Don’t Wait Full-Term; Have Your Baby Induced At 39 Weeks, Study Says

Research shows a lower risk of C-sections & other potential health compromises

39 weeks pregnancy
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In a game-changing result, a new study has found several benefits to inducing labor one week early for healthy first-time mothers.

The study shows that inducing labor in healthy first-time mothers in the 39th week of pregnancy results in lower rates of cesarean sections compared with waiting for labor to begin naturally at full term.

Also, there were no increased incidences of stillbirths, newborn deaths or other major health complications when women were induced at 39 weeks.

The study originates from a multicentre study involving Washington University School of Medicine.
“This study is a potential game changer and will have a significant impact on the practice of obstetrics,” said senior author, George Macones, MD, head of the Department of Obstetrics and Gynecology at Washington University School of Medicine in St. Louis.

Macones explains that doctors were worried that inducing labor early, at 39 weeks, would increase the cesarean section rate and health problems in newborns. While the cesarean section is considered safe for mother and baby, it still constitutes major surgery with its accompanying risks and longer recovery times for these women compared to those who give birth naturally.

The study found, however, that inductions at 39 weeks reduced the number of deliveries by cesarean section.

“Our department already is recommending induction at 39 weeks for healthy pregnant women,” said Macones, who treats patients at Barnes-Jewish Hospital. “Some women prefer to schedule an induction because it allows them to plan ahead. Of course, women without pregnancy complications can choose how they want to experience labor and delivery, and we respect their wishes.”

The study enrolled about 6,100 healthy, first-time mothers-to-be at 41 hospitals belonging to the Maternal-Foetal Medicine Units Network. Of these, 3062 women were randomly assigned to labor induction at 39 weeks, while 3044 were assigned to wait for labor to begin naturally. Some women in the latter group were induced after 39 weeks for medical reasons.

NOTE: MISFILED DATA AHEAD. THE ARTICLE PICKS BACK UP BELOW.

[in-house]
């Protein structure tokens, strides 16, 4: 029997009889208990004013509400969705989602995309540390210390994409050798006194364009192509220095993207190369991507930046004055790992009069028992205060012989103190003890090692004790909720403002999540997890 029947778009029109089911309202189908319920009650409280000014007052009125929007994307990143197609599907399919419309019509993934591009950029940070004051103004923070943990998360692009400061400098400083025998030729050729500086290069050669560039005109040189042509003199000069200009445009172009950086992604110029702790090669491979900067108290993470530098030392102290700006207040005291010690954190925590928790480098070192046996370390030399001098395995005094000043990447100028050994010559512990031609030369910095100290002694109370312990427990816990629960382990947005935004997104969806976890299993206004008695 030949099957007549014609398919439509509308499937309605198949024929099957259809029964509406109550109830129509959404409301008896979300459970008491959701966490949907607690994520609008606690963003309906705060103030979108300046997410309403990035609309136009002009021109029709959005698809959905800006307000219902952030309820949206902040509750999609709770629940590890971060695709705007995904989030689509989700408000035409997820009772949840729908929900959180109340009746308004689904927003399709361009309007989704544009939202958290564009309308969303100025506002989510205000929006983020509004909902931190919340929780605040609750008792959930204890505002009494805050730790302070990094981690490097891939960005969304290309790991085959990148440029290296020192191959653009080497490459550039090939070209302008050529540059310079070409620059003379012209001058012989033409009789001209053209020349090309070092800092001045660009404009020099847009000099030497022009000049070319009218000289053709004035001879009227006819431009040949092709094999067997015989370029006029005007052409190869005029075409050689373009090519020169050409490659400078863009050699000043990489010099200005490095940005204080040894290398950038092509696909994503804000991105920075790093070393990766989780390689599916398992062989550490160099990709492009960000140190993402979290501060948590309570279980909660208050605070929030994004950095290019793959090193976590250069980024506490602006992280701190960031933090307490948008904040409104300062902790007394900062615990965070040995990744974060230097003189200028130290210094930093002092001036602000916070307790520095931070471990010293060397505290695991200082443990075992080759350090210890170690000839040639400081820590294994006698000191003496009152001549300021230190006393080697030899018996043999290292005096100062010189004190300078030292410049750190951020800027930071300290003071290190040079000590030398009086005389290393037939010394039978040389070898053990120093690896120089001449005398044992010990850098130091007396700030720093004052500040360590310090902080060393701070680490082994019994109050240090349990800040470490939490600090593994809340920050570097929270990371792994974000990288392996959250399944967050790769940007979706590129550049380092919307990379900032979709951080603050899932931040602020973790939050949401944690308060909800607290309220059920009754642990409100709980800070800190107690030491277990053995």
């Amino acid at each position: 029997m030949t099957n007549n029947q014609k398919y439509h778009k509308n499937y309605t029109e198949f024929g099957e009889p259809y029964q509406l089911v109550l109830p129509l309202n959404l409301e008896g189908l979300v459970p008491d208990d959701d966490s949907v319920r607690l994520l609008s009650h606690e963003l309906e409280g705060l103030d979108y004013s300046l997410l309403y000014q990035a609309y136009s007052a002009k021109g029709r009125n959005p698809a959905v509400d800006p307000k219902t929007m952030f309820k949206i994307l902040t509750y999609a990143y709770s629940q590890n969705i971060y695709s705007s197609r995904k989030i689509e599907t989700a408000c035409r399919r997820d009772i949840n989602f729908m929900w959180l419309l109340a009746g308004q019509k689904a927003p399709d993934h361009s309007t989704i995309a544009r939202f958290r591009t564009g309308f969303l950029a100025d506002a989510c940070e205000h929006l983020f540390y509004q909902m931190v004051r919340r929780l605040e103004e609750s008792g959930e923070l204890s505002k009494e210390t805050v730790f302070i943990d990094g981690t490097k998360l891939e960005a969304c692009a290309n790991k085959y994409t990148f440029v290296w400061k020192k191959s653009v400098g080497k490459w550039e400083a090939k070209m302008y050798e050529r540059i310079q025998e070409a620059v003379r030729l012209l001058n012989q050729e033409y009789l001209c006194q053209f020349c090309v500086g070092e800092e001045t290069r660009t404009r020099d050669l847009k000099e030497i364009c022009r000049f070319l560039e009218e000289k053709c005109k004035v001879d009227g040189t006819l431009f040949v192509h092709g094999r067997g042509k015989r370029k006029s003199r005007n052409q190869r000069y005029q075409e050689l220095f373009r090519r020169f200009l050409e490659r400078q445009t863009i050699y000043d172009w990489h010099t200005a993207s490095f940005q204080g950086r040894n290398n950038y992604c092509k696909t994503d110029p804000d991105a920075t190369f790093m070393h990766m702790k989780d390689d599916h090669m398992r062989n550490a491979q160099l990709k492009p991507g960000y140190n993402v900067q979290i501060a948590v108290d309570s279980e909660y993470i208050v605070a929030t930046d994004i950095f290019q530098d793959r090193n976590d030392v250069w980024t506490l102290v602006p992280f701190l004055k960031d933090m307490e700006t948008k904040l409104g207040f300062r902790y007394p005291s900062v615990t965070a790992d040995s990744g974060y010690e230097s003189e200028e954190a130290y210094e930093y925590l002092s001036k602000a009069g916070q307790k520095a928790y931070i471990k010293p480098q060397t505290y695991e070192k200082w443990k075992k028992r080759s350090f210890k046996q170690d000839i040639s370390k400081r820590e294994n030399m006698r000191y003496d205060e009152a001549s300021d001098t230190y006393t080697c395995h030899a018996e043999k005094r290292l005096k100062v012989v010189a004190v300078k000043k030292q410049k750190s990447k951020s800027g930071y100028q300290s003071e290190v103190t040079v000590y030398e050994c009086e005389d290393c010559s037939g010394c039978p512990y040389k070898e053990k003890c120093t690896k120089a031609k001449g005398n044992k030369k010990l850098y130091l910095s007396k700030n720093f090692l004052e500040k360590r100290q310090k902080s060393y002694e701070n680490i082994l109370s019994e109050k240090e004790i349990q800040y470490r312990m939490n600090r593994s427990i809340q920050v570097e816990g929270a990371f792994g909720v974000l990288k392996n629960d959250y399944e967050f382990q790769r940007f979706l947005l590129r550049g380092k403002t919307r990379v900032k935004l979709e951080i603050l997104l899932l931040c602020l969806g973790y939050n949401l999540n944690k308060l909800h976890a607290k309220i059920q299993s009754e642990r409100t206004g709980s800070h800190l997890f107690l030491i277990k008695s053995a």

Mother induced pregnancy baby
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Of those who were induced at 39 weeks, there were 569 cesarean sections (18.6 % of births) compared to 674 women (22.2 %) who needed a cesarean section while waiting for the birth to occur naturally.

Early induction also resulted in other benefits for the women. Fewer women experienced pregnancy-related hypertension and fewer had infections after delivery.

Only 277 women induced at 39 weeks had blood pressure problems compared to 427 in the spontaneous labor group and only and 50 contracted infections after delivery compared to 65 in the spontaneous labor group.

Induction did not bring specific benefits for the babies. According to the statement, infants born to both groups of mothers had the same risks for complications such as newborn death, seizure, infection, injury and the need for infant respiratory support.

“Our findings offer healthy, pregnant women options for labor and delivery,” Macones said. “However, the choice always remains theirs.”

The findings are published in the August 9 edition of the The New England Journal of Medicine.
Dr. William Grobman, another of the authors, from Northwestern University, told the Independent that while early induction should not be routine for every woman, the study findings give women the autonomy and ability to make more informed choices regarding their pregnancy that better fit with their wishes and beliefs.

Obstetrics experts in the UK “welcomed the results” of the large new trial and said it would be valuable in discussions with mothers about early induction, particularly those at risk of stillbirth, reports The Independent.

However, Professor Basky Thilaganathan, a consultant obstetrician and spokesperson for the Royal College of Obstetricians and Gynaecologists told the Independent that other factors must be considered before changing recommendations in clinical practice about when to offer induction of labor.

“While induction is safe and studies have shown no short-term adverse impact on the mother of the baby, induction of labor is a medical intervention and can lead to a more prolonged and painful process than spontaneous labor, and with costs to the services,” he said.

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Written by Zenda Nel

Zenda is a Journalist with a special interest in technology and the latest trends in health and nutrition. She bases her writing on scientific evidence rather than opinion, always keeping an open mind when it comes to new solutions to old problems. She has previously been the Editor of an international forum that focused on the empowerment of all women.